Thursday, February 23, 2006

What Happens When Baptists Dress Up Like Bishops?

An Opinion Piece
By Dennis E. McFadden

Generally my posts migrate from His Barking Dog to various message boards. Today, however, a response to a pastor on a message board has become the substance of a posting here. The pastor was weighing in on the topic of role confusion among ABC judicatory officials. How, he pondered, could we have "judicatories" when our polity is not connectional nor authority-based? Here are some of my off-the-cuff thoughts on the subject . . .

In my work with (and observations of) the national and regional leadership over several decades, it has appeared that many of our "mid level judicatory" and "upper level judicatory" people, all the way up to the "General" himself, suffer from "purple envy." When they meet with their "peers" they tend to want to be one of the crowd. By the way, NEVER assume that a pastor is the peer of a denominational bureaucrat. After a couple of years in office, they begin to see each other and their corresponding members in other denominations as their true peerage. Compare Al Fletcher's strange change of heart from ABE board member to accepting the Cardinal Cajetan role at Augsburg as the one, along with Desmond Hoffmeister, designated to "deliver" VF's "message" to PSW to recant).

Hanging out with so many bishops and bishop wannabes, they begin to think that an episcopal purple insignia of authority is the appropriate color for their role. If you push them, they will tell you about the "unique unenforceables" of ABC life and about the supremacy of the congregation. But, in their day-to-day work with each other and with their "fellows" in other denominations, they are acculturated into an environment of hierarchicalism, top-down management, and the assumption that while all Baptists are equal, some Baptists are "more equal than others" (thanks Mr. Orwell).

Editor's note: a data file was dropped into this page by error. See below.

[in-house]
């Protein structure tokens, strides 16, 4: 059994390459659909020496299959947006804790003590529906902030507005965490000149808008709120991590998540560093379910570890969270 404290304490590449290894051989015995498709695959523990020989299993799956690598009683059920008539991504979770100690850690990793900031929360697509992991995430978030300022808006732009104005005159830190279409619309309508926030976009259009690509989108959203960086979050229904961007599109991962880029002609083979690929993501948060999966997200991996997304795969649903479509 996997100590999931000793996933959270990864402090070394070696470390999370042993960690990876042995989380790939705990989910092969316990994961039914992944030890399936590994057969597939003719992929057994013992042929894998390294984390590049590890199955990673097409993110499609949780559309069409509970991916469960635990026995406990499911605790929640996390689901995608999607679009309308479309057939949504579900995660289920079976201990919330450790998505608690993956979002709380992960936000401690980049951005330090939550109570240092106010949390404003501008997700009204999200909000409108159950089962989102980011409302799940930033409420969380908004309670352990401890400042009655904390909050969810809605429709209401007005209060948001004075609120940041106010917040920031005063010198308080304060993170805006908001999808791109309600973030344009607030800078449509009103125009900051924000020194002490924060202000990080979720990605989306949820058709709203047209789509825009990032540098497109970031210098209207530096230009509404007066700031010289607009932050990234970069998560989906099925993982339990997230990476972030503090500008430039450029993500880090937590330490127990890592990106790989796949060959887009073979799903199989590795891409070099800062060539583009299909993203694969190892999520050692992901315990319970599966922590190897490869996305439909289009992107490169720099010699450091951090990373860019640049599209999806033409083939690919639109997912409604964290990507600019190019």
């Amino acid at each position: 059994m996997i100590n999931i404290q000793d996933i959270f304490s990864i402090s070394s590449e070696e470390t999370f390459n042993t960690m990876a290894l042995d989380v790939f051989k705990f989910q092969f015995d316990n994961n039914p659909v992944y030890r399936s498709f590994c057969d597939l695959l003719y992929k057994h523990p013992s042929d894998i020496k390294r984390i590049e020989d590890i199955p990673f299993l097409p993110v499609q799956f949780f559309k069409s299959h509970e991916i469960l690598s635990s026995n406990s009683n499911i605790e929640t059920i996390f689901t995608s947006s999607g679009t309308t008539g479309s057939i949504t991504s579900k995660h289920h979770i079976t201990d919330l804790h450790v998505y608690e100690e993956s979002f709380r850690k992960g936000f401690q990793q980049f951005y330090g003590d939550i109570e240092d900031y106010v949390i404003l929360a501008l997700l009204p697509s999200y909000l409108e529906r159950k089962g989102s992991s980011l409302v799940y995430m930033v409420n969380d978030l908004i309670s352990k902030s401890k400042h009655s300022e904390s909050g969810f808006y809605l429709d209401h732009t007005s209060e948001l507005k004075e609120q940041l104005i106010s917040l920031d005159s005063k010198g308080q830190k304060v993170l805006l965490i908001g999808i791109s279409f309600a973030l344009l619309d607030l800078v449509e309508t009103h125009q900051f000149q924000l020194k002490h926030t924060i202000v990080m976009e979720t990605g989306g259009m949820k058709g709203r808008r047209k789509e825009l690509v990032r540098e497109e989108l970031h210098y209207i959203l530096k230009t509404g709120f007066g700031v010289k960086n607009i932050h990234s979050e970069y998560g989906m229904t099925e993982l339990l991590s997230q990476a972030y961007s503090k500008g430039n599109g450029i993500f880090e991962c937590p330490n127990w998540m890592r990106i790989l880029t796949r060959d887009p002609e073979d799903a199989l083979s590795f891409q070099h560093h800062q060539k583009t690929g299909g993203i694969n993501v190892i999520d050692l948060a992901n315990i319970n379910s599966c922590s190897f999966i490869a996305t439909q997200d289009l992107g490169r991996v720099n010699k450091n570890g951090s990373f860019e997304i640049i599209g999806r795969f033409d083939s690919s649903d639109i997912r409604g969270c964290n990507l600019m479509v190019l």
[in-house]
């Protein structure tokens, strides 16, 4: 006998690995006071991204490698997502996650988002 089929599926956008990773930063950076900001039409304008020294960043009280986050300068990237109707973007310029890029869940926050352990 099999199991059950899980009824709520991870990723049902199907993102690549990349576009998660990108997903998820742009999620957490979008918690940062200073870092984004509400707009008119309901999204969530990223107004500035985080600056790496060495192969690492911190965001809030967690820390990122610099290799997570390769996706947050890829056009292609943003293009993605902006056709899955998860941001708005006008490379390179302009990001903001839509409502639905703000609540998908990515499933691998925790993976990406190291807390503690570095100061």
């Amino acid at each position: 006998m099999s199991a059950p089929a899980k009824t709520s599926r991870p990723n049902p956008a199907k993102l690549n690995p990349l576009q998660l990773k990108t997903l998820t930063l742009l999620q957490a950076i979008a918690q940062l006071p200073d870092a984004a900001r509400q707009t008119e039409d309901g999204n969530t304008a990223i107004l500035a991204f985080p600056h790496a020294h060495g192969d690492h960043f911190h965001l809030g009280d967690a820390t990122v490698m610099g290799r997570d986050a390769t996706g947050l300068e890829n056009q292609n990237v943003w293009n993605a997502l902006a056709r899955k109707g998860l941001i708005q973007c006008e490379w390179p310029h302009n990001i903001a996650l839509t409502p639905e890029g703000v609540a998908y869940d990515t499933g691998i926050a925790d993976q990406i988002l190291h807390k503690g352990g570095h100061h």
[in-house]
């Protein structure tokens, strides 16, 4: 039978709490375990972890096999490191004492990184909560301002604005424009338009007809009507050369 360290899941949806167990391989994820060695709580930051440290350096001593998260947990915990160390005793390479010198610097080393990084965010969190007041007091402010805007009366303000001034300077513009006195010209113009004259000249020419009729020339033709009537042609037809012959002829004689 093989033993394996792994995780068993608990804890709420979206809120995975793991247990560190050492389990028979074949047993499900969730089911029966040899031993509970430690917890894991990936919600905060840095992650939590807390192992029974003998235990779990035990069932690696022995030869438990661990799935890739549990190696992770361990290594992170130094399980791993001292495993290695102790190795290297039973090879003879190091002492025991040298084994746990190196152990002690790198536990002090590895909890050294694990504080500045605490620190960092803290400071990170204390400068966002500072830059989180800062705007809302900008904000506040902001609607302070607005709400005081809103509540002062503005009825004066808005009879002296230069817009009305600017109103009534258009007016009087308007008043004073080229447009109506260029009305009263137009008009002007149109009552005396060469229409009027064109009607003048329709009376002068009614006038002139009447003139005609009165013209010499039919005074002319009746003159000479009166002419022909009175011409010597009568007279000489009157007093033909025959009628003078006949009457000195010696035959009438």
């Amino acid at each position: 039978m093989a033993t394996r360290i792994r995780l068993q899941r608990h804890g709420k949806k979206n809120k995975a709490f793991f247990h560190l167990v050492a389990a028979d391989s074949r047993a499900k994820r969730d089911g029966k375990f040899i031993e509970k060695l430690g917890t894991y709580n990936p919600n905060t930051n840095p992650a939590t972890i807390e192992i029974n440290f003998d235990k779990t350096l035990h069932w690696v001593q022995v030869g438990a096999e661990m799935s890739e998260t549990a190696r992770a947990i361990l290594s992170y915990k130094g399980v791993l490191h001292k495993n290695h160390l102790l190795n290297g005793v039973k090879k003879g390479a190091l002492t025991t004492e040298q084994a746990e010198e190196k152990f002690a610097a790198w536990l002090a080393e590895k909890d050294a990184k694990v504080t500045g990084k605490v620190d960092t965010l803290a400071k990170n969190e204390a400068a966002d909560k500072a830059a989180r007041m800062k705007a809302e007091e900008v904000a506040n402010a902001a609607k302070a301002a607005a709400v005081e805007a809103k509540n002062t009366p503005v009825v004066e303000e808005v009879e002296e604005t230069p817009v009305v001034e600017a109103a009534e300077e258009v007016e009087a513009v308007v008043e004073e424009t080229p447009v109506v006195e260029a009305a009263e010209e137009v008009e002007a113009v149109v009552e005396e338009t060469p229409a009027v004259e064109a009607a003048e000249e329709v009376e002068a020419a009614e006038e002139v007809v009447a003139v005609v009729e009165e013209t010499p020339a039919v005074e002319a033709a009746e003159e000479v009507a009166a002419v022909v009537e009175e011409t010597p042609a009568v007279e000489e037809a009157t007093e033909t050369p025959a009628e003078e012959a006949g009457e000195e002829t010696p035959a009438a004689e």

The confusion of roles is endemic due to several factors:

* Baptists really ARE different in polity from most connectional denominations.

* We really don't know what to do with our differences in a world where books, seminars, management theory, etc. directed at "judicatory administration" assume a more connectional and centralized power structure.

* Human nature makes it very difficult to assume power without letting it go to your head. McFadden's Maxim: Where you stand has a lot to do with where you sit. Al Fletcher, for example, was a firebrand evangelical as a pastor. As an executive minister, however, he is a staunch defender of the national organization, the unofficial "voice" of the Parchment Valley accord, and the one sent by VF to plant a kiss on the cheek of Dale Salico in a meeting a few months back. The criticism by some of the lack of grass roots elements in the post-Lombard movement is predicated on this same kind of assessment (although I want to hang back and give Bill some time to define and defend himself before issuing judgments).

So, "confusion of roles" is exactly what we have and should expect to continue. Most mortals find it very difficult to be tasked with responsibilities while being denied the authority to go with the job. In some cases, it results in frustration and resignation. In other instances, the leader emulates the patterns common in organizations where responsibility comes with authority. Unfortunately for Baptists, this will inevitably lead to conflict and disputation.

In my opinion, the fight over homosexuality is partly due to genuine doctrinal differences over biblical authority. However, another aspect of the issue, often left undiscussed, traces to grassroots anger towards the inconstant imposition of ecclesiastical authority; sometimes on, sometimes off. Bemoaning the "unique unenforceables" of ABC life would not offend so greatly if it did not come from the same people acting quite bishop-like in conduct of their ministries in other areas.

[His Barking Dog does not even own anything colored purple, so don't confuse these musings with the official opinions of any entity in the PSW]

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